The fatal stabbing of Dea-John Reid is nothing out of the ordinary. Just one of the 46,000 knife crimes that result in 300 deaths each year. For me whoever this was different, it didn’t take place in London or Glasgow or Manchester. It didn’t even take place in another part of the city of Birmingham. It happened in the middle of our circuit amongst people who are members of our churches.
As I reflected on the violence that surrounds us, some words from Richard Rohr came to mind. “If we do not transform our pain, we will most assuredly transmit it.” To put this another way, violence is a misguided and self-defeating strategy for dealing with our pain. To reduce the violence in our world, we will have to deal with our pain differently.
Now, we might not like to admit it, but each of us has been bruised and battered, chipped and scraped by life. By impersonal circumstances but also by other people, and let’s be honest, by our very own precious little selves. And before any one says anything about loving church fellowships I can assure you a sharp tongue can wound as effectively as any knife!
Our pain gives rise to a hunger for justice. Things should be set right. Things need to be made right. And so, many of us fervently pursue justice. And, without intending to, we make things even worse.
Many of us are convinced that justice requires punishment. You have to balance the scales. Heap a proportionate amount of pain on those who have caused pain. You just have to find the right people to blame for the mess we’re in. That’s called retributive justice. But there’s a problem. Punishment does not heal pain. On the contrary, it creates new pain. And as a result, it perpetuates the very violence we’re trying to solve.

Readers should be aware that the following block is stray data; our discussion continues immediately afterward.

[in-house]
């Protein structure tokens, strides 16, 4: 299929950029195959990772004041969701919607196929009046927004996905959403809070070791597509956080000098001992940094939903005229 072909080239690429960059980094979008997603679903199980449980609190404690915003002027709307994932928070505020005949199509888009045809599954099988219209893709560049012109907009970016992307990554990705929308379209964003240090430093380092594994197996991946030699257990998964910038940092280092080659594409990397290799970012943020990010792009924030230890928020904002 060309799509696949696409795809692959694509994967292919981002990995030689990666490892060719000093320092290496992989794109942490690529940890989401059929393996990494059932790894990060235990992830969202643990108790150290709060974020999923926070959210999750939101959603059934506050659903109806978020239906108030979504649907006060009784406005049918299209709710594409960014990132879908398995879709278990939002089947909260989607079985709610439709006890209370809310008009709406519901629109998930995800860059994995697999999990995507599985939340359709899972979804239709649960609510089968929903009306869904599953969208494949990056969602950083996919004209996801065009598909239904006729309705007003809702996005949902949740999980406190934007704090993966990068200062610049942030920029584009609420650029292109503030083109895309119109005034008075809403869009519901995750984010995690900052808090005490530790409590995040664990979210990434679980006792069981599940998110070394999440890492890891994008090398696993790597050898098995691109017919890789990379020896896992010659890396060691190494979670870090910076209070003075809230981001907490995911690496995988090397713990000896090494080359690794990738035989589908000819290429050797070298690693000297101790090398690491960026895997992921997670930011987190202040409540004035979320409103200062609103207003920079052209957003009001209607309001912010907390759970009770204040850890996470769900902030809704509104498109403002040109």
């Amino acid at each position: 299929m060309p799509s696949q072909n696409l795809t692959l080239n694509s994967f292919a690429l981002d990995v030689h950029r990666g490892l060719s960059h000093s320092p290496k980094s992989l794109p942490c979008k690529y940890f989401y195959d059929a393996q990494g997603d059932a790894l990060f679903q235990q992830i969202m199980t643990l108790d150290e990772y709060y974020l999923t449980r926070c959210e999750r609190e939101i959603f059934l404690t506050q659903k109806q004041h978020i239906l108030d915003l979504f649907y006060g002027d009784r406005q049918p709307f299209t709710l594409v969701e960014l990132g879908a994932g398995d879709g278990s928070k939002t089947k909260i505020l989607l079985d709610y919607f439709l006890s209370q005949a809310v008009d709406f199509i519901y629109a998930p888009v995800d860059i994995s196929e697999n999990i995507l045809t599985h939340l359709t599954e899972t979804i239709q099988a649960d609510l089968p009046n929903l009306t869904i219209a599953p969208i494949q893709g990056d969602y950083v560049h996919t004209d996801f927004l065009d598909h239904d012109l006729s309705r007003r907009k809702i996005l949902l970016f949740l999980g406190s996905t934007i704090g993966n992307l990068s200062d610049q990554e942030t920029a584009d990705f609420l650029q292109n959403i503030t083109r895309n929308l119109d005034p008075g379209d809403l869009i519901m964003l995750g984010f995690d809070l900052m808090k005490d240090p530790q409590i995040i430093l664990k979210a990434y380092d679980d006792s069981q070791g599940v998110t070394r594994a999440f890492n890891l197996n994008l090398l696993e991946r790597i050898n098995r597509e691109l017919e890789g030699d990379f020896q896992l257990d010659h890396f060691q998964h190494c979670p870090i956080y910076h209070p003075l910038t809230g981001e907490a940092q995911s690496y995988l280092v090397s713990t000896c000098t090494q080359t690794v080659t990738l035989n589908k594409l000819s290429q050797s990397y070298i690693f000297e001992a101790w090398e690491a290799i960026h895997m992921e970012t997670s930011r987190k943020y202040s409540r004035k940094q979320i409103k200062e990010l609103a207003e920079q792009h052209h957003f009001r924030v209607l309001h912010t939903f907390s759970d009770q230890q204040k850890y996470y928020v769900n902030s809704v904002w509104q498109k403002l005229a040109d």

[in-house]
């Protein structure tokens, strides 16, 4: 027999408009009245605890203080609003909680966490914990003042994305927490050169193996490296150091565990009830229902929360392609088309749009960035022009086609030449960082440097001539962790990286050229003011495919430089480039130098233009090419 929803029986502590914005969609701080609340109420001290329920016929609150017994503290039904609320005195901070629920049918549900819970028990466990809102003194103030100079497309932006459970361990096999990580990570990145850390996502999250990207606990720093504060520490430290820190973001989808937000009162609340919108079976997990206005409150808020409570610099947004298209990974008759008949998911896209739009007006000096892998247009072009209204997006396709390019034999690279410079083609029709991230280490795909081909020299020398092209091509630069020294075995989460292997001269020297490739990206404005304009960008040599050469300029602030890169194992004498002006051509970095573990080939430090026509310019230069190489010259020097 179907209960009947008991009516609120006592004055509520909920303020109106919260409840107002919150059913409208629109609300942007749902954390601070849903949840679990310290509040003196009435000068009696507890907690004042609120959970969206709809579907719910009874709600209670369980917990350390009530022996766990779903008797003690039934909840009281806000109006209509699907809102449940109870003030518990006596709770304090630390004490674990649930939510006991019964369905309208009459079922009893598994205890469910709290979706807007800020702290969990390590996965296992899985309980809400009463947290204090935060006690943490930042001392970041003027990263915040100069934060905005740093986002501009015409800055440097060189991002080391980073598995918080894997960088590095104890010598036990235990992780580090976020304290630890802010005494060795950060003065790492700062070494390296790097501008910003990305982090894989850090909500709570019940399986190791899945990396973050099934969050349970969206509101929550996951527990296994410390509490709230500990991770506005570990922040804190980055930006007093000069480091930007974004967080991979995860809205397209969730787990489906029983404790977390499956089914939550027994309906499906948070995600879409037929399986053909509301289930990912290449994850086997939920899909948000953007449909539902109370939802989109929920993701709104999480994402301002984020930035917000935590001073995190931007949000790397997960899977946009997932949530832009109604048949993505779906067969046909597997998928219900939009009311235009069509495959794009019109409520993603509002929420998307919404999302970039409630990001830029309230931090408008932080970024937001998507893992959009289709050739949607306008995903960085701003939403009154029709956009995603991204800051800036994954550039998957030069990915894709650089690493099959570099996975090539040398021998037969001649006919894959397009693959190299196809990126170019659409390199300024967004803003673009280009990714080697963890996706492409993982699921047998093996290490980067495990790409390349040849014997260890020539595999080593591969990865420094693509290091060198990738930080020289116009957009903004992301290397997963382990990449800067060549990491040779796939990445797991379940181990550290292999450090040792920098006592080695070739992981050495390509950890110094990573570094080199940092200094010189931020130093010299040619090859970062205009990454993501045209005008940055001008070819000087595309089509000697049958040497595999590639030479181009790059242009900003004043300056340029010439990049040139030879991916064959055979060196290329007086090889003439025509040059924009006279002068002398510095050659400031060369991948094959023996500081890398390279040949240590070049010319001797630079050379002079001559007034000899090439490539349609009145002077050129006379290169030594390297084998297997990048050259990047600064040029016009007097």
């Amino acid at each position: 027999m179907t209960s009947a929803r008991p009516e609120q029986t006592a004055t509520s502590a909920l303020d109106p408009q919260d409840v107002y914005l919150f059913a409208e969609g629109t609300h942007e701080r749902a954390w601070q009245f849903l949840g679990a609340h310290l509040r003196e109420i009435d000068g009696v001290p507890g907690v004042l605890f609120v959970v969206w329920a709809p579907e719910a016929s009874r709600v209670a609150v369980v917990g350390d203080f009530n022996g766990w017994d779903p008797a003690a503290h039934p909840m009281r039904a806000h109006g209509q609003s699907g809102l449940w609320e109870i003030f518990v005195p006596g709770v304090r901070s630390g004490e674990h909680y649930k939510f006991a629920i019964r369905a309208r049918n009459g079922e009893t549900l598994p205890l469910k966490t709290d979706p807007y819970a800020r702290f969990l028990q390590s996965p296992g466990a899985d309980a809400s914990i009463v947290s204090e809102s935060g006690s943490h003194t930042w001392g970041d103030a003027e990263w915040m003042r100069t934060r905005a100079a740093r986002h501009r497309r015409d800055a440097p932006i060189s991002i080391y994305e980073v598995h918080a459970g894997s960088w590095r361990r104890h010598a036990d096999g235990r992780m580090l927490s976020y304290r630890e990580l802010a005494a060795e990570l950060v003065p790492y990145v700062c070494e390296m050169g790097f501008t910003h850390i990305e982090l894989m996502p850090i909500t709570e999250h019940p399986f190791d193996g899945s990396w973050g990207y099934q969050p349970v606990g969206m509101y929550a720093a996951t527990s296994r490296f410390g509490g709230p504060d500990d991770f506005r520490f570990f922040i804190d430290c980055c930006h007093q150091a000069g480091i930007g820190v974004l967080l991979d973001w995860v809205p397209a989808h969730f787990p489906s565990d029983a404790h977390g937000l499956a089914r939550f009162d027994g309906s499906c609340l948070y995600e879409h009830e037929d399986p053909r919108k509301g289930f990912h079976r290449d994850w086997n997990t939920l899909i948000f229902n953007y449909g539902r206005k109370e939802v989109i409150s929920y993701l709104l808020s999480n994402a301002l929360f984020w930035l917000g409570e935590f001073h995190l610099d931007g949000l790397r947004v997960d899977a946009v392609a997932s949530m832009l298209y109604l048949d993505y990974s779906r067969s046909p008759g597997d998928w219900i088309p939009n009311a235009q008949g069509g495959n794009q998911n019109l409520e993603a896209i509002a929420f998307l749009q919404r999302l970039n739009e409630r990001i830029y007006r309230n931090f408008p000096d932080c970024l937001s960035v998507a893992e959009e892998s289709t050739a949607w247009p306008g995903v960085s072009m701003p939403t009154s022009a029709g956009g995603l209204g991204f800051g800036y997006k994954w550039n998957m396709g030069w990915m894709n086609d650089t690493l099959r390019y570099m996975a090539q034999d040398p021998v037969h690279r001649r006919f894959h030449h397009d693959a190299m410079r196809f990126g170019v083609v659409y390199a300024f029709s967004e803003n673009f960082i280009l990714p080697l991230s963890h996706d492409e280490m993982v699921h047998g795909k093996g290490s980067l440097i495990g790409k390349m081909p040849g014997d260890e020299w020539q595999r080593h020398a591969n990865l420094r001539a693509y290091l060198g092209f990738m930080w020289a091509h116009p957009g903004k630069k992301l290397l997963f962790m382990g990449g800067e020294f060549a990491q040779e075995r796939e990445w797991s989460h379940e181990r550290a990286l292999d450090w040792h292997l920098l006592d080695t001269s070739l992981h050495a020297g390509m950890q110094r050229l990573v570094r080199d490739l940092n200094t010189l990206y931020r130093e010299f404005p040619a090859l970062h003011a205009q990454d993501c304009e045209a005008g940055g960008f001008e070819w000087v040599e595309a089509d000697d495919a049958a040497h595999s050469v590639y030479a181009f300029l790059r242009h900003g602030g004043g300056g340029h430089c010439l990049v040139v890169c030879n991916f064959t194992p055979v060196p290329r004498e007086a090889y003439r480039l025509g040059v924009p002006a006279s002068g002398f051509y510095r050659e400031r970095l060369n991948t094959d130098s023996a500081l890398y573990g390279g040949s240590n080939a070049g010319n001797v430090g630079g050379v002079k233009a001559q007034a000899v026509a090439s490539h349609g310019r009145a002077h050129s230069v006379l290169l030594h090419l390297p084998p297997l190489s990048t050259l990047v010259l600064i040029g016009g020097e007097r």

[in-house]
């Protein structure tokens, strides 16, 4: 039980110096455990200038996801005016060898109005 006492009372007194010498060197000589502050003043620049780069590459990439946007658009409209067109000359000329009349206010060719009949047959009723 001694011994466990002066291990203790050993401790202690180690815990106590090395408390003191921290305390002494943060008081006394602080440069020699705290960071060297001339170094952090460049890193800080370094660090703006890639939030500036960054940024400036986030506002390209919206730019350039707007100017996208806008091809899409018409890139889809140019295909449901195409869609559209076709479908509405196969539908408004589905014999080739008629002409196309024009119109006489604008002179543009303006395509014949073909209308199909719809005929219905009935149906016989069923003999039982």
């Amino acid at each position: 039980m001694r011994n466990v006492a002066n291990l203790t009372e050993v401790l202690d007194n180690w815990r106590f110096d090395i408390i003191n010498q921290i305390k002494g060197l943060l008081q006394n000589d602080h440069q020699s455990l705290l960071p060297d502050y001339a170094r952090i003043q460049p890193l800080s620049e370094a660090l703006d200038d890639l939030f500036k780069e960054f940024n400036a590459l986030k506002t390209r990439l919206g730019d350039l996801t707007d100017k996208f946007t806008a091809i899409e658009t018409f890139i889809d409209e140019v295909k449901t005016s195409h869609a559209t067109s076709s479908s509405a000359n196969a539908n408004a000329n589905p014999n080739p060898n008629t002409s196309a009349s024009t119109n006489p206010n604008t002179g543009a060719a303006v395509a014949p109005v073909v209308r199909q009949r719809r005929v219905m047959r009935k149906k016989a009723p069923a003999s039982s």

Does that mean as humans we are stuck in a perpetual circle of pain and violence? Well, no. Two thousand years ago God sent his son, Jesus, to break the power of sin and death – and pain and violence once and for all.
On the cross Jesus did not blame or curse any one for the pain he suffered. “Father forgive” were his only words.
Instead of looking for someone to blame in our suffering, we can set our sights on healing. This is restorative justice.
Restorative justice begins when we have compassion for each other. My pain is transformed when I stand in solidarity with the pain of another. So it was good that there were members of our circuit who stood with the community alongside the family of Dea-John Reid at the vigil following his death.
Again, as Richard Rohr says, “Those who agree to carry and love what God loves—which is both the good and the bad—and to pay the price for its reconciliation within themselves, these are the followers of Jesus Christ. They are the leaven, the salt, the remnant, the mustard seed that God uses to transform the world.”
Love is the only power that will transform our pain and deliver us from violence. Love is not easy. It isn’t even safe. But it is good. And in the end, love wins.
God bless, Alan.
(Richard Rohr –The Universal Christ.)